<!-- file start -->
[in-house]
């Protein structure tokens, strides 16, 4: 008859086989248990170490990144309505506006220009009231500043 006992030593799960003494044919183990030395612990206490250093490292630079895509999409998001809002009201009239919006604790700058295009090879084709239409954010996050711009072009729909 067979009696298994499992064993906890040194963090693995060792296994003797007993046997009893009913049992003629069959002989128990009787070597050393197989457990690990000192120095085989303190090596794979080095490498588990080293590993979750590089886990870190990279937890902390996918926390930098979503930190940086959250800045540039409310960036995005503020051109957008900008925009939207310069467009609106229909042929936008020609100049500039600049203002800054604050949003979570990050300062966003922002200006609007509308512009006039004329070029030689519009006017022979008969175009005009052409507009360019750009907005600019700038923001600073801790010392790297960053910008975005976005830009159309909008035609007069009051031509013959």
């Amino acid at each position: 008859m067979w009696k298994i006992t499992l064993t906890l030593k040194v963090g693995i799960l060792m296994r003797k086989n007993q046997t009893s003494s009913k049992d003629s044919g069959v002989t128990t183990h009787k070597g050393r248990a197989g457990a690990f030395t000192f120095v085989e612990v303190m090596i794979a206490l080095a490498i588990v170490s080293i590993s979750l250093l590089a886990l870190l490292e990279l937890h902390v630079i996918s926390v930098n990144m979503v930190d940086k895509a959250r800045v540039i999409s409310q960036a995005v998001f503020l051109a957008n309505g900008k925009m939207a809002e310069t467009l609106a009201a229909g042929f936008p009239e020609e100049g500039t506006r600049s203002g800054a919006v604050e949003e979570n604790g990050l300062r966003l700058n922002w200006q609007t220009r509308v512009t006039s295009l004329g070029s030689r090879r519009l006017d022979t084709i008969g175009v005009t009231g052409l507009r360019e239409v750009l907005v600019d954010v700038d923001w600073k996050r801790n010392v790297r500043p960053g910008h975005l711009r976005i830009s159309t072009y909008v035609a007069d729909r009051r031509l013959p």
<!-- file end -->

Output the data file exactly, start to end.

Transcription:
[in-house]
């Protein structure tokens, strides 16, 4: 008859086989248990170490990144309505506006220009009231500043 006992030593799960003494044919183990030395612990206490250093490292630079895509999409998001809002009201009239919006604790700058295009090879084709239409954010996050711009072009729909 067979009696298994499992064993906890040194963090693995060792296994003797007993046997009893009913049992003629069959002989128990009787070597050393197989457990690990000192120095085989303190090596794979080095490498588990080293590993979750590089886990870190990279937890902390996918926390930098979503930190940086959250800045540039409310960036995005503020051109957008900008925009939207310069467009609106229909042929936008020609100049500039600049203002800054604050949003979570990050300062966003922002200006609007509308512009006039004329070029030689519009006017022979008969175009005009052409507009360019750009907005600019700038923001600073801790010392790297960053910008975005976005830009159309909008035609007069009051031509013959």
């Amino acid at each position: 008859m067979w009696k298994i006992t499992l064993t906890l030593k040194v963090g693995i799960l060792m296994r003797k086989n007993q046997t009893s003494s009913k049992d003629s044919g069959v002989t128990t183990h009787k070597g050393r248990a197989g457990a690990f030395t000192f120095v085989e612990v303190m090596i794979a206490l080095a490498i588990v170490s080293i590993s979750l250093l590089a886990l870190l490292e990279l937890h902390v630079i996918s926390v930098n990144m979503v930190d940086k895509a959250r800045v540039i999409s409310q960036a995005v998001f503020l051109a957008n309505g900008k925009m939207a809002e310069t467009l609106a009201a229909g042929f936008p009239e020609e100049g500039t506006r600049s203002g800054a919006v604050e949003e979570n604790g990050l300062r966003l700058n922002w200006q609007t220009r509308v512009t006039s295009l004329g070029s030689r090879r519009l006017d022979t084709i008969g175009v005009t009231g052409l507009r360019e239409v750009l907005v600019d954010v700038d923001w600073k996050r801790n010392v790297r500043p960053g910008h975005l711009r976005i830009s159309t072009y909008v035609a007069d729909r009051r031509l013959p």